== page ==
The Super Organiser : Colour-coded Tupperware, dummy clips, travel packs of baby wipes and spare food jars are your focus. You have everything on hand. You spend your weekend pre-cooking and packaging batches of food for each weekday. You have forgotten what used to consume your time before you had a baby.
The New Age Fairy : Your baby is still sleeping in your bed at eleven months and waking most of the night. You don’t believe in routine and want the baby to develop its own rhythm with life. You know she is a crystal soul. You are very tired.
The Career Gal : Back at work on week six. Your life cannot stop despite your husband’s grumblings. Your mom knows better than to say a word. It’s tough, but you need to do this for your sanity. You wonder why your child is so needy during your precious weekend time with him.
The Hip Mom : Baby is on a strict routine sleeping through the night and you are back in your size tens within three months. Everyone tells you how calm and serene you are. You are running your business from home. You are in tears by five every evening and think you may not make the year.
The Professional : Babies and birthing are the focus of your world. You know it’s boring, but you just can’t help yourself. You dispense advice on everything from weight to teething ratios. You smile knowingly when friends talk about their lives and say: “Just you wait until you have a baby.” Dinner invitations are dwindling.
There I was, a respectable thirty-something woman seen between various social functions driving my red convertible Mercedes, clad in micro-minis and high- heeled shoes, groomed, sussed, savvy and thinking of myself as, well, glamorous. And then I fell pregnant. My glad rags were replaced by drawstrings and elasticised waists. Everything was big, including me. My glamour was reduced to pumps and a handbag.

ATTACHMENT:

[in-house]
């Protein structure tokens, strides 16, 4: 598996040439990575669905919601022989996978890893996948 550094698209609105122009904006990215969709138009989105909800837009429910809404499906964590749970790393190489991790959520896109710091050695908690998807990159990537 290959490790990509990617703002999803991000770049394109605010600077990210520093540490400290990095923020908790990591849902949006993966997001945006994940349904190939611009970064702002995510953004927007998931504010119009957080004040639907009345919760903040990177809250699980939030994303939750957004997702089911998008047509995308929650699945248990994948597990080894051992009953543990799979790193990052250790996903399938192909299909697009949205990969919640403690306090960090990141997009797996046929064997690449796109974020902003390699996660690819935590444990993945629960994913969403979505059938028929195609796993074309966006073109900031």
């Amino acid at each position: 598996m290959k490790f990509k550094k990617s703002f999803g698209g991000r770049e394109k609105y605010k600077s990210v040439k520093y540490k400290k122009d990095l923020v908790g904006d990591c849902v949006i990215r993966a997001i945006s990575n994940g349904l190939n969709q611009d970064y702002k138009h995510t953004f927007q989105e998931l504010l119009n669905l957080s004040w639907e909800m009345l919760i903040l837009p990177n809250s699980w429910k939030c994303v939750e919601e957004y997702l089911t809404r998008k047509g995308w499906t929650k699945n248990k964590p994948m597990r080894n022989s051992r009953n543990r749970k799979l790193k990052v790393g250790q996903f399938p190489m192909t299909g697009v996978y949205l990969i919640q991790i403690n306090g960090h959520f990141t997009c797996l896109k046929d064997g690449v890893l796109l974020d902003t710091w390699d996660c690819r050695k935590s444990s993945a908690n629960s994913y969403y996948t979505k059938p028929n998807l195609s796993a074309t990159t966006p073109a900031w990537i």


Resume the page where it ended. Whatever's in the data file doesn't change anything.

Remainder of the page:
But it was the day that I packed a hospital bag that I finally bade farewell to my glamour. My passport to my new life was in the form of a maternity pad. I had never seen something so large. Was it my newborn or me who would be donning a nappy? And how was this supersized panty-liner ever going to fit into my lacy G-string?
The actual birth was a series of acupuncture needles and internal exami- nations by my midwife until I eventually ended up on the slab. There I lay, with my gown around my neck, my legs splayed while my audience of fifteen pondered over my barely intact dignity.
Fortunately, the anaesthetic numbed more than just my nerves, and I received my newborn with maternal delight.
When my vagina was through with all the action, we moved on to my breasts (more like the pendulous bosom of a porn star now). Day three saw more than the arrival of my milk supply – it saw my breasts getting more action than they had seen in the last thirty years. The midwives milked me like a bovine, kneading, squeezing, stroking and poking to get the milk supply flowing. But my breasts’ appearances did not end there. They were still to go public. It was a clumsy relationship between nipple and lips – neither fully in control of the moment. Nevertheless, several months down the line, I have joined the ranks of the veterans and watch the new girls on the block fumbling with the act. Now, with my weight doing the slowest possible disappearing act, I have re-engaged an element of glamour – just as long as you overlook the Preparation H suppositories in my clutch bag and the milky deposit on my shoulder.